#2 – Five Tests to Diagnose a Brain Injury

Really useful info.

The MD, PhD Is In

One does not need to hit one’s head to get a brain injury. It frequently occurs after a car accident, with much long-term sequelae. At least 5 million people are disabled from brain injury. Almost everyone is bound to know someone who has one, and if you are in the right place at the right time, you can help diagnose it in someone else.

A doctor does not need to order any test at all to make the diagnosis of a brain injury, however, she would be remiss not to do so. These tests show the severity, serving as a marker of where the brain is in time. Should things get better or worse, there is now a baseline.

The Patient History and Physical Exam provide most of the diagnosis. See #1 article, below,  for common signs to observe. The following tests may be ordered to confirm and assess the…

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Author: brokenbrilliant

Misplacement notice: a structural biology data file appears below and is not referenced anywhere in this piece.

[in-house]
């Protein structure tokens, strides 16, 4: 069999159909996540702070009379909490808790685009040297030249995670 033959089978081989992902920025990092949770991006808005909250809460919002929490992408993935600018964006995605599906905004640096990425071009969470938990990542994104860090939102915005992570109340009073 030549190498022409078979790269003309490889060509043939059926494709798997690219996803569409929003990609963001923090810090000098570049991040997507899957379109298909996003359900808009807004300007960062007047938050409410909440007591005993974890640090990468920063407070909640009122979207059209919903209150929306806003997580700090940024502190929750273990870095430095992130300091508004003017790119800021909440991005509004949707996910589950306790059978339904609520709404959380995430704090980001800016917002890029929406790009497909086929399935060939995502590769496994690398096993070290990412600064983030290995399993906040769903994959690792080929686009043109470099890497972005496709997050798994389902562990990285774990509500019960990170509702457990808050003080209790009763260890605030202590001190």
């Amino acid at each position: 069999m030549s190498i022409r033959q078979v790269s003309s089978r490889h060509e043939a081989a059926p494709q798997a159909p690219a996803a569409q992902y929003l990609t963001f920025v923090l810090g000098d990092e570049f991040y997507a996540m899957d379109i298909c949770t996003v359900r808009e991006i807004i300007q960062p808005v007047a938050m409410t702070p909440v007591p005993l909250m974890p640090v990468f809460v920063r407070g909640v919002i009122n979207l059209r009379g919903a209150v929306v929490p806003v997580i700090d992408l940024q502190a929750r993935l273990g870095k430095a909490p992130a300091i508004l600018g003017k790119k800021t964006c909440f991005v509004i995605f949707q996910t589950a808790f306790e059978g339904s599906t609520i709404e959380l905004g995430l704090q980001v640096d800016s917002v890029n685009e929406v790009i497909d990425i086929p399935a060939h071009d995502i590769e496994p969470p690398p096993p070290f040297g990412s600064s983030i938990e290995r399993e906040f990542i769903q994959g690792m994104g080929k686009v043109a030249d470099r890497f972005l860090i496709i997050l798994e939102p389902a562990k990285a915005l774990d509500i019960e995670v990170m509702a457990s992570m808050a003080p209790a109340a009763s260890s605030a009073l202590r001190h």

I am a long-term multiple (mild) Traumatic Brain Injury (mTBI or TBI) survivor who experienced assaults, falls, car accidents, sports-related injuries in the 1960s, '70s, '80s, and '90s. My last mild TBI was in 2004, but it was definitely the worst of the lot. I never received medical treatment for my injuries, some of which were sports injuries (and you have to get back in the game!), but I have been living very successfully with cognitive/behavioral (social, emotional, functional) symptoms and complications since I was a young kid. I’ve done it so well, in fact, that virtually nobody knows that I sustained those injuries… and the folks who do know, haven’t fully realized just how it’s impacted my life. It has impacted my life, however. In serious and debilitating ways. I’m coming out from behind the shields I’ve put up, in hopes of successfully addressing my own (invisible) challenges and helping others to see that sustaining a TBI is not the end of the world, and they can, in fact, live happy, fulfilled, productive lives in spite of it all.

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